The Magazine

A Battle Royal

France girds for the Sarko-Ségo showdown.

Feb 26, 2007, Vol. 12, No. 23 • By MICHEL GURFINKIEL
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Good news. This spring, the French elections--both presidential, in late April and early May, and parliamentary, in early June--are going to be well worth watching. For the first time in decades, there are comparatively young presidential candidates, and quite independent-minded ones. The main conservative candidate is Nicolas "Sarko" Sarkozy, 52, who achieved a reputation for toughness as minister of the interior and wrested the UMP (Union pour un Mouvement Populaire) party from Jacques Chirac's men three years ago. On the left, Ségolène "Ségo" Royal, 53, governor of the Poitou-Charentes province in western France, also a contrarian in many respects, stormed the Socialist party last year in a breathtaking media coup. As for those people in the middle--the ones who, had they been American, would have voted for Reagan in the 1980s and Clinton in the 1990s--they have their own darling, François Bayrou, 55, leader of the centrist UDF (Union pour la démocratie française) party. For years, Bayrou insisted the French should have more than just two options--and looked like a crank. This time, he is taken more seriously.

Further good news: The far right agitator Jean-Marie Le Pen may not run, for the first time since 1974. In order to be a candidate for the French presidency, one needs to be endorsed by 500 elected officials. Until 2002, Le Pen had no problem achieving that. It is no secret that the Socialists had a vested interest in his running, as a man who would abscond with part of the conservative vote. This time, new regulations requiring that the endorsers' names be made public may doom his candidacy. In addition, the left's pro-Le Pen strategy backfired in 2002: On the first ballot, he won more votes than the Socialist candidate, Lionel Jospin, thus barring Jospin from the runoff against Chirac. It was a bitter pill and has not been forgotten.

The mechanics of French politics are such that once a new president is elected, his party is almost guaranteed to win the ensuing parliamentary ballot. More important, the president-elect can see to it that most of his party's parliamentary candidates are loyalists. In other words, Sarkozy, if elected, can count on the backing of a strong "Sarkozyist" majority at the National Assembly, and Royal, if elected, on a strong "Royalist" majority. All in all, the "dear old country" (as General de Gaulle used to call it) stands a reasonable chance, whoever wins, of rejuvenating itself a bit.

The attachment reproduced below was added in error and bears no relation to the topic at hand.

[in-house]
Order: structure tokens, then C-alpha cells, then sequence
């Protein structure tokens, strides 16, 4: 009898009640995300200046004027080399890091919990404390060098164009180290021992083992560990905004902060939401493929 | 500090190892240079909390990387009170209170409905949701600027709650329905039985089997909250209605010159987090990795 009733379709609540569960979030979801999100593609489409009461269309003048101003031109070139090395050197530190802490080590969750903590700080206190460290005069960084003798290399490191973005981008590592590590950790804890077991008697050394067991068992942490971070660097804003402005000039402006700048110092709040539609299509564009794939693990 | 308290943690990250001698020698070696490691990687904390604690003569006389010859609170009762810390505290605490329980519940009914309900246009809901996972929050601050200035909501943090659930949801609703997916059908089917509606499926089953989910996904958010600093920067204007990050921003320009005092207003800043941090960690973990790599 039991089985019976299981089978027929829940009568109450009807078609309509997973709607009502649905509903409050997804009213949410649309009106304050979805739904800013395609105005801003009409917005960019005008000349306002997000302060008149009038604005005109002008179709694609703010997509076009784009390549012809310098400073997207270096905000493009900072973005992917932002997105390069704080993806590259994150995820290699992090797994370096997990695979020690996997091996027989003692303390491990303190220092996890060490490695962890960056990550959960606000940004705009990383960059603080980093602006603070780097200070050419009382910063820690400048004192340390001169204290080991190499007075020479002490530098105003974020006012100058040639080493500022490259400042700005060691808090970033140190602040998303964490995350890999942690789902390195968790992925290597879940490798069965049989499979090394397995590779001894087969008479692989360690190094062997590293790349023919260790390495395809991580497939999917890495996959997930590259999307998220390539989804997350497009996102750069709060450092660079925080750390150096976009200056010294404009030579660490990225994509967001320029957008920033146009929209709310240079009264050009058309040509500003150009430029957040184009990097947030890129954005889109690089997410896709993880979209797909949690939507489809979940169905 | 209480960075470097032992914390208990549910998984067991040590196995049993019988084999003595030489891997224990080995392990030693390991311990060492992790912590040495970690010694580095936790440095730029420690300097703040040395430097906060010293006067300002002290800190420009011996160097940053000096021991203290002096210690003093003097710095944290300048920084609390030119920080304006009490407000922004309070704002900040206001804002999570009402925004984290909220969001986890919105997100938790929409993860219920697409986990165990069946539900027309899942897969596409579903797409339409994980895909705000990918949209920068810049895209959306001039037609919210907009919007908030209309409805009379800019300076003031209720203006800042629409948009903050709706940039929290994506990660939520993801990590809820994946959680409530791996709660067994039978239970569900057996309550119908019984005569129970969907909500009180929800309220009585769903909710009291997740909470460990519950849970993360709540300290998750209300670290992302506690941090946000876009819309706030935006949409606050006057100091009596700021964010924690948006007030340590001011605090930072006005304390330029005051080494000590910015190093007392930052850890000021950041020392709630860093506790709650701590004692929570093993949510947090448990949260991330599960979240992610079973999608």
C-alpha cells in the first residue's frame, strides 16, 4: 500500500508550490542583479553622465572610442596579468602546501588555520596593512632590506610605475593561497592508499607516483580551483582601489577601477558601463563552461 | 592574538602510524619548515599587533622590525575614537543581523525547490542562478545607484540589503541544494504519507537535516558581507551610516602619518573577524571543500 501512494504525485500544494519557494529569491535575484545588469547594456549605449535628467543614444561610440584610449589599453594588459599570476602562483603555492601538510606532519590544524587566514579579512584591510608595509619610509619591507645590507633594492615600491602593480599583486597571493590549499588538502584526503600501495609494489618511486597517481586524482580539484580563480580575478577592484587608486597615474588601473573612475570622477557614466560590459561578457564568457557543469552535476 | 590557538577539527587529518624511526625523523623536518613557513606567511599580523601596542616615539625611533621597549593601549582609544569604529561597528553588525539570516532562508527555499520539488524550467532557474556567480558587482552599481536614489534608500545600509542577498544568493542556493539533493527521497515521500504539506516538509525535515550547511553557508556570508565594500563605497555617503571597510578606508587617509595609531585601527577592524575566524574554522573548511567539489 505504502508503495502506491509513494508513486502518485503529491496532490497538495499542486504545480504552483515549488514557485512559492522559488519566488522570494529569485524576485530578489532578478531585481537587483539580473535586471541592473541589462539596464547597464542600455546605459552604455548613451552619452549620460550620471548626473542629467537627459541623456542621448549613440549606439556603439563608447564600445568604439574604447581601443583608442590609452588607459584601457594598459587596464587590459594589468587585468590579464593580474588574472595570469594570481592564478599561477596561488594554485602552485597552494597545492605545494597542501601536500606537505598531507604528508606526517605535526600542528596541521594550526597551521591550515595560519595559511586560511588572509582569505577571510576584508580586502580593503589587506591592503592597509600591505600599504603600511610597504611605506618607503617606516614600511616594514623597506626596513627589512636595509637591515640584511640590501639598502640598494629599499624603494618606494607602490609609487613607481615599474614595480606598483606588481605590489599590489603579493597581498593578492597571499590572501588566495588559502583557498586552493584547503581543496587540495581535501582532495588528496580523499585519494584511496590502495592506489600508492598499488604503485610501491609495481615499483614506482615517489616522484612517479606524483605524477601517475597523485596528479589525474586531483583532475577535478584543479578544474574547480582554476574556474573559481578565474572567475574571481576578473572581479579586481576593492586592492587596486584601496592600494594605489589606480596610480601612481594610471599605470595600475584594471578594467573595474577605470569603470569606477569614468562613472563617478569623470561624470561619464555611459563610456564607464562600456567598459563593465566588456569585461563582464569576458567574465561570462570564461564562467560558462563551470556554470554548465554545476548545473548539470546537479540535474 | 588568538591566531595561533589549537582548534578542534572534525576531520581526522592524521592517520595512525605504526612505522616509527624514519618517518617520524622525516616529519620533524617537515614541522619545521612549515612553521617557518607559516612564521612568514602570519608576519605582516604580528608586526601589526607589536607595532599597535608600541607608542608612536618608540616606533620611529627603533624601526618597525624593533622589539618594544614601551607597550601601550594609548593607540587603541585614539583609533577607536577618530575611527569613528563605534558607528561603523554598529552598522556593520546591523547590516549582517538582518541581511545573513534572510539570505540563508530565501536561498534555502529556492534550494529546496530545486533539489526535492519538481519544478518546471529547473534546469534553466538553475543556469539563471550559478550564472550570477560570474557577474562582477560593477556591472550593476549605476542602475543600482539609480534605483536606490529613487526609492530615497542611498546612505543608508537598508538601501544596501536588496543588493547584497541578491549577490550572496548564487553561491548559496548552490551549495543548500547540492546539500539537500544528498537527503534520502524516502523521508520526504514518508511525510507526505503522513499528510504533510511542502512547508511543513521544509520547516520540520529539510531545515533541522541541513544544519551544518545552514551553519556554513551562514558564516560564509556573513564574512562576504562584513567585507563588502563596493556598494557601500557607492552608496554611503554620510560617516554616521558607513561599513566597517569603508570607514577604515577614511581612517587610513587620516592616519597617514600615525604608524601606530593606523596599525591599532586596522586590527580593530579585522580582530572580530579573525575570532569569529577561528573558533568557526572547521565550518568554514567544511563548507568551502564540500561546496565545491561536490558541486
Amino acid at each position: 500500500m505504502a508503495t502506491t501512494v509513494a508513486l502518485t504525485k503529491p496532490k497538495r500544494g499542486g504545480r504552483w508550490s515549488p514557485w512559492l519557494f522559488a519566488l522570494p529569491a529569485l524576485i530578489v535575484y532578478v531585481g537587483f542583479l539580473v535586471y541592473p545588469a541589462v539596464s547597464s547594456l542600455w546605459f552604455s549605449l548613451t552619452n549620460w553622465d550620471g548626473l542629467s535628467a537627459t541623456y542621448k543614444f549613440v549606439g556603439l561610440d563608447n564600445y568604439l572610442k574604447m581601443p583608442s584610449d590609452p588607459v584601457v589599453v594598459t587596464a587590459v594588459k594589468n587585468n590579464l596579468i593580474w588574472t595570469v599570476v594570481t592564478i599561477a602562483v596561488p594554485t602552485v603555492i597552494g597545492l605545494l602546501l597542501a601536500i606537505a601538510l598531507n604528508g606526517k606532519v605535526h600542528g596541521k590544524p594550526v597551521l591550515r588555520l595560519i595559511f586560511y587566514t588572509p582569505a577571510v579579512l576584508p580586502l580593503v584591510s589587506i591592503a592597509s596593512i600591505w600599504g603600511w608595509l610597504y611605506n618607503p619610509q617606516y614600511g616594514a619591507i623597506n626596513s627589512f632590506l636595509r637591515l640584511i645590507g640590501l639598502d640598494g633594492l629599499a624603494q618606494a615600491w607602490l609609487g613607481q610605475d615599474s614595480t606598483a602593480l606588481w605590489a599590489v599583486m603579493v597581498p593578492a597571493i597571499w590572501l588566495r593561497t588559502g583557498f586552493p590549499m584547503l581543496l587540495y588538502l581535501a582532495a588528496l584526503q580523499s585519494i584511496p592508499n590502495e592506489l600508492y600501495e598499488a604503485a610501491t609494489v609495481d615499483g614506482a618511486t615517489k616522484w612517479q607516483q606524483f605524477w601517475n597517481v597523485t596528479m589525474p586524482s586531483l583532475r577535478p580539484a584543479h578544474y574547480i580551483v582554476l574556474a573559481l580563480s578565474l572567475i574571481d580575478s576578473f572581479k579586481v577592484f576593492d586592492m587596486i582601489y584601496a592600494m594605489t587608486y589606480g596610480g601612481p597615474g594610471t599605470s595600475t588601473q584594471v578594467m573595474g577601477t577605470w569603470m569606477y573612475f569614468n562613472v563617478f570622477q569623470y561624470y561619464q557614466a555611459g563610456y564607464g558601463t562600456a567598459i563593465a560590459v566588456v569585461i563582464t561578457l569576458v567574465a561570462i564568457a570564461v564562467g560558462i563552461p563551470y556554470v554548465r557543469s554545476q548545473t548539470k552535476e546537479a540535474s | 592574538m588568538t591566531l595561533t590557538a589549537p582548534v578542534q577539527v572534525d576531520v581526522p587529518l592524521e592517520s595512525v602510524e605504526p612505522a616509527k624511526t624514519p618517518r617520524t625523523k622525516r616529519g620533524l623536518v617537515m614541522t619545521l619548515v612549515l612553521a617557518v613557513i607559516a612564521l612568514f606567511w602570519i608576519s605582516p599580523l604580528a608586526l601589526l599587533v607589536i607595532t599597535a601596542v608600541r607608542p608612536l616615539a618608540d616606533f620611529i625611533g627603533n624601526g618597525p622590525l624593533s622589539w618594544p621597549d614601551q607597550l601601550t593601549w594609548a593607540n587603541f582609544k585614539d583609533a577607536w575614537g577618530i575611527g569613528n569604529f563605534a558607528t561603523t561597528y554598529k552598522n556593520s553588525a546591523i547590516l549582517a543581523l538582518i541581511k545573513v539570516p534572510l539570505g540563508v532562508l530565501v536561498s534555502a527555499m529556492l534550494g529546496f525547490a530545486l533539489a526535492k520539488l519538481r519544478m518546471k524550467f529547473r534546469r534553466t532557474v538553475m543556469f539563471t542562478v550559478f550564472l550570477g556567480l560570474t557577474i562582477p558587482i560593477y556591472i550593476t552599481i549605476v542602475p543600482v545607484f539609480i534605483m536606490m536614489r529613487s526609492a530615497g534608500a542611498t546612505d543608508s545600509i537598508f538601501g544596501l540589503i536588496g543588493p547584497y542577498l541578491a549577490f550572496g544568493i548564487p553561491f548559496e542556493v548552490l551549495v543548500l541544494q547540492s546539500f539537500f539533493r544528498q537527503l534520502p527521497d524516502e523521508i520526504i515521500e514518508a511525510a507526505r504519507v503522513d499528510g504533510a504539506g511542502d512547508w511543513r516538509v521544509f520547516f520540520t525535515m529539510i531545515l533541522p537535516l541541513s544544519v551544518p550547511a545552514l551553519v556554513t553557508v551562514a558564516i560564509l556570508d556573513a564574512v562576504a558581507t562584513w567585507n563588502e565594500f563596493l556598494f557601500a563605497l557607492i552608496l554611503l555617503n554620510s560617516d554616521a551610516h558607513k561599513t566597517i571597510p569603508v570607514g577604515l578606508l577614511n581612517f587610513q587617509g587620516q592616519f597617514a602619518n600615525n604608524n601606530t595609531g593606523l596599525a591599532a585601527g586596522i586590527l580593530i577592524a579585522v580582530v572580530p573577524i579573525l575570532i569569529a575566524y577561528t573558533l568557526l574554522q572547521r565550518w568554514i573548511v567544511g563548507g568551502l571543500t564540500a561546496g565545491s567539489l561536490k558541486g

Nicolas Sarkozy entered politics early and rose quickly to the top. A lawyer by training (and not, like most others in France's political class, a graduate of the elitist ENA, the National School for Public Administration), he was elected mayor of Neuilly, the posh suburb of Paris, at the age of 28. He became a member of the National Assembly at 33, a member of the cabinet, as minister of budget, at 38, and finally, at 44, head of Jacques Chirac's Gaullist party. The key moment in his rise came in 2002, when he was appointed minister of the interior in Prime Minister Jean-Pierre Raffarin's government, at the age of 47. Overnight, he became the proponent of something entirely new in French politics--a no-nonsense conservatism in the manner of Margaret Thatcher, Ronald Reagan, and Rudolph Giuliani.

Under the Gaullist and post-Gaullist dispensation, down through Jacques Chirac, even the conservatives pretend to be (and are somewhat) liberal, as long as they are allowed to run the show. This is the ethos of managerialism with which the majority of them are indoctrinated at the ENA. Sarkozy took precisely the opposite line. Whether on crime, the economy, anti-Semitism, or the so-called clash of civilizations, he decided that conservatives should be conservative, and act accordingly. As minister of the interior, he has stood for law and order, even if it meant a high profile for police forces in the street, holding minors in custody, deporting illegal aliens, or facing ethnic riots in the suburbs. As minister of finance in 2004, and then as party leader, he supported tax cuts. As a candidate for the presidency, he has made clear that he sees France as a Judeo-Christian country, with organic links to the rest of the Judeo-Christian world, decidedly including the United States and Israel. To this day, even some of his closest aides are uneasy with his deep affection for America and the American people. But many conservative voters, especially those who were never fully on board the Gaullist and post-Gaullist bandwagon, are thrilled.